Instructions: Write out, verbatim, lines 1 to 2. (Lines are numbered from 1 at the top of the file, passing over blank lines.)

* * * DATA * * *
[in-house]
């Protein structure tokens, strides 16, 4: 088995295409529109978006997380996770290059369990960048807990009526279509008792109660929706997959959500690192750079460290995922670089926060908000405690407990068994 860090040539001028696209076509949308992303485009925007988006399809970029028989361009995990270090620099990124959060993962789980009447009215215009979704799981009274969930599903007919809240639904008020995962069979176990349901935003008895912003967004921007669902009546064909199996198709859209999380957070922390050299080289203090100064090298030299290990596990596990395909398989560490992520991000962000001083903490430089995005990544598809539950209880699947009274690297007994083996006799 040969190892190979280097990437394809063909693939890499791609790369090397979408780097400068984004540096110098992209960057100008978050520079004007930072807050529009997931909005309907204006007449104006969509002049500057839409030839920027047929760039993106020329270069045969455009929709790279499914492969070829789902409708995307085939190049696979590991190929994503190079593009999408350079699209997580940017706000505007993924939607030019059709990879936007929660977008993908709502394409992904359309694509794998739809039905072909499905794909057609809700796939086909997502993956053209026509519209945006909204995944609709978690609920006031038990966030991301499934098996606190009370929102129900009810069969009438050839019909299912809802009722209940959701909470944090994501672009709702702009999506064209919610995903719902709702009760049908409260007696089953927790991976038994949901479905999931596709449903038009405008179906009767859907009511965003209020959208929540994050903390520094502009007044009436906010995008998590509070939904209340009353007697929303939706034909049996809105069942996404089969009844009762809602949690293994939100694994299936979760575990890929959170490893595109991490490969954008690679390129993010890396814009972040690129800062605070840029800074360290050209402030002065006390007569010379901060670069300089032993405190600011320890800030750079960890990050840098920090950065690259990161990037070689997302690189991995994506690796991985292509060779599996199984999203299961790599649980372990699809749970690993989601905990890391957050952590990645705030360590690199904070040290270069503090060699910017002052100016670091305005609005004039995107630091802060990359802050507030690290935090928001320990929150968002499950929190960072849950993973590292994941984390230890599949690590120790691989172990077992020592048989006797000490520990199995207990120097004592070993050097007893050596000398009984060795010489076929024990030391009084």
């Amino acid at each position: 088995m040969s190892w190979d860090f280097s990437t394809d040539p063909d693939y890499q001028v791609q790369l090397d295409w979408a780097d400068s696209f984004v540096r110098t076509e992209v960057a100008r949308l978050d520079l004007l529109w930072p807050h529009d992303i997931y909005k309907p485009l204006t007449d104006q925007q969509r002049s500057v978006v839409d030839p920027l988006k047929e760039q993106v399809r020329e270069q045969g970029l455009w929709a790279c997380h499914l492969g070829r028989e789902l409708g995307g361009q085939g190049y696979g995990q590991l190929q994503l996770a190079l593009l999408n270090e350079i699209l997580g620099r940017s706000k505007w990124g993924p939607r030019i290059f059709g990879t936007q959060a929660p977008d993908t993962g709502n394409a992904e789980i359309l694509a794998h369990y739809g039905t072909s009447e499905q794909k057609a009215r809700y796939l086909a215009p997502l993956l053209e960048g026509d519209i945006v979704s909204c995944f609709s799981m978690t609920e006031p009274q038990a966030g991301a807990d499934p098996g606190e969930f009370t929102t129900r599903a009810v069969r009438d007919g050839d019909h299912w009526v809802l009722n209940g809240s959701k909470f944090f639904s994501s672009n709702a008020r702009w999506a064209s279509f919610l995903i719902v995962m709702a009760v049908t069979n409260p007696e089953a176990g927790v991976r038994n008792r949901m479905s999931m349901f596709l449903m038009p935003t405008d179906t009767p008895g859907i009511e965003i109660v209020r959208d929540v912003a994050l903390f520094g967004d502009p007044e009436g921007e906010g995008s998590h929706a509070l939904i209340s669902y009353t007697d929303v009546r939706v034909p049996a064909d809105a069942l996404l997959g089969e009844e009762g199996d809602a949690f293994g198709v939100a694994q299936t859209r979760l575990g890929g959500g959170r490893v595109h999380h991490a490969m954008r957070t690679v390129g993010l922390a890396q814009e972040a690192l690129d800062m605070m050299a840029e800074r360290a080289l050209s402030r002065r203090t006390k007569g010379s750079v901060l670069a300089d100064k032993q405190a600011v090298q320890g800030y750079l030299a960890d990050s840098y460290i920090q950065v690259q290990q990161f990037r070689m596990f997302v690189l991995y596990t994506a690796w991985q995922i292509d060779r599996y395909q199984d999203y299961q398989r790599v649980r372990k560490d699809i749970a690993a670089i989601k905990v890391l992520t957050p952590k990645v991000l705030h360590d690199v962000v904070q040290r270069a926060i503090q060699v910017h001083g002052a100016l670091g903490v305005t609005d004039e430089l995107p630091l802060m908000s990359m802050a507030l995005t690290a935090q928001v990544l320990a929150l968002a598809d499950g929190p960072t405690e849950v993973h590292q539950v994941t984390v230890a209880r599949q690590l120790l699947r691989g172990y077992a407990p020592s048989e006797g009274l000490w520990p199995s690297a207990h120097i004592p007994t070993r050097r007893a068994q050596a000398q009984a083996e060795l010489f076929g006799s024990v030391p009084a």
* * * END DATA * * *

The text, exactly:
[in-house]
């Protein structure tokens, strides 16, 4: 088995295409529109978006997380996770290059369990960048807990009526279509008792109660929706997959959500690192750079460290995922670089926060908000405690407990068994 860090040539001028696209076509949308992303485009925007988006399809970029028989361009995990270090620099990124959060993962789980009447009215215009979704799981009274969930599903007919809240639904008020995962069979176990349901935003008895912003967004921007669902009546064909199996198709859209999380957070922390050299080289203090100064090298030299290990596990596990395909398989560490992520991000962000001083903490430089995005990544598809539950209880699947009274690297007994083996006799 040969190892190979280097990437394809063909693939890499791609790369090397979408780097400068984004540096110098992209960057100008978050520079004007930072807050529009997931909005309907204006007449104006969509002049500057839409030839920027047929760039993106020329270069045969455009929709790279499914492969070829789902409708995307085939190049696979590991190929994503190079593009999408350079699209997580940017706000505007993924939607030019059709990879936007929660977008993908709502394409992904359309694509794998739809039905072909499905794909057609809700796939086909997502993956053209026509519209945006909204995944609709978690609920006031038990966030991301499934098996606190009370929102129900009810069969009438050839019909299912809802009722209940959701909470944090994501672009709702702009999506064209919610995903719902709702009760049908409260007696089953927790991976038994949901479905999931596709449903038009405008179906009767859907009511965003209020959208929540994050903390520094502009007044009436906010995008998590509070939904209340009353007697929303939706034909049996809105069942996404089969009844009762809602949690293994939100694994299936979760575990890929959170490893595109991490490969954008690679390129993010890396814009972040690129800062605070840029800074360290050209402030002065006390007569010379901060670069300089032993405190600011320890800030750079960890990050840098920090950065690259990161990037070689997302690189991995994506690796991985292509060779599996199984999203299961790599649980372990699809749970690993989601905990890391957050952590990645705030360590690199904070040290270069503090060699910017002052100016670091305005609005004039995107630091802060990359802050507030690290935090928001320990929150968002499950929190960072849950993973590292994941984390230890599949690590120790691989172990077992020592048989006797000490520990199995207990120097004592070993050097007893050596000398009984060795010489076929024990030391009084």